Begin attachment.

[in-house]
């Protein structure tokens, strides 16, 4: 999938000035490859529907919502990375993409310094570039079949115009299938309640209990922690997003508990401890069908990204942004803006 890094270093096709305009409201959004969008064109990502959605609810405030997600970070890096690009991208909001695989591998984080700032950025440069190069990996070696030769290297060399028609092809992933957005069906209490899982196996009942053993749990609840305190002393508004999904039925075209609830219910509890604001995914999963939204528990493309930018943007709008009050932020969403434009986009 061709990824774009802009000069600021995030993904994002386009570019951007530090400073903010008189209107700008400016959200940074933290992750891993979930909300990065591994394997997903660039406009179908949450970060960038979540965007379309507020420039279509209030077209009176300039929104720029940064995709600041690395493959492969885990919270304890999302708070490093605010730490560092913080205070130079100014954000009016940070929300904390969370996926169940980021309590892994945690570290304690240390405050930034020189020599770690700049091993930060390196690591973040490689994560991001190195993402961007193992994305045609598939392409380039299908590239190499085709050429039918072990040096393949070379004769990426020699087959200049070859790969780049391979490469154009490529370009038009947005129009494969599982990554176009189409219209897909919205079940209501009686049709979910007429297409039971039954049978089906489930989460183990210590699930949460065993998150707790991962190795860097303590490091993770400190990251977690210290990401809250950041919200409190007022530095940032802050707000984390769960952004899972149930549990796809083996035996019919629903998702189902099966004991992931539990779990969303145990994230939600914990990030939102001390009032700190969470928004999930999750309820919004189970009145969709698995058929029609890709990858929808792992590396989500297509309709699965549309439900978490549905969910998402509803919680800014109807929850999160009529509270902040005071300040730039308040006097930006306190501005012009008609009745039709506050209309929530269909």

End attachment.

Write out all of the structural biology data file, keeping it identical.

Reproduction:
[in-house]
């Protein structure tokens, strides 16, 4: 999938000035490859529907919502990375993409310094570039079949115009299938309640209990922690997003508990401890069908990204942004803006 890094270093096709305009409201959004969008064109990502959605609810405030997600970070890096690009991208909001695989591998984080700032950025440069190069990996070696030769290297060399028609092809992933957005069906209490899982196996009942053993749990609840305190002393508004999904039925075209609830219910509890604001995914999963939204528990493309930018943007709008009050932020969403434009986009 061709990824774009802009000069600021995030993904994002386009570019951007530090400073903010008189209107700008400016959200940074933290992750891993979930909300990065591994394997997903660039406009179908949450970060960038979540965007379309507020420039279509209030077209009176300039929104720029940064995709600041690395493959492969885990919270304890999302708070490093605010730490560092913080205070130079100014954000009016940070929300904390969370996926169940980021309590892994945690570290304690240390405050930034020189020599770690700049091993930060390196690591973040490689994560991001190195993402961007193992994305045609598939392409380039299908590239190499085709050429039918072990040096393949070379004769990426020699087959200049070859790969780049391979490469154009490529370009038009947005129009494969599982990554176009189409219209897909919205079940209501009686049709979910007429297409039971039954049978089906489930989460183990210590699930949460065993998150707790991962190795860097303590490091993770400190990251977690210290990401809250950041919200409190007022530095940032802050707000984390769960952004899972149930549990796809083996035996019919629903998702189902099966004991992931539990779990969303145990994230939600914990990030939102001390009032700190969470928004999930999750309820919004189970009145969709698995058929029609890709990858929808792992590396989500297509309709699965549309439900978490549905969910998402509803919680800014109807929850999160009529509270902040005071300040730039308040006097930006306190501005012009008609009745039709506050209309929530269909």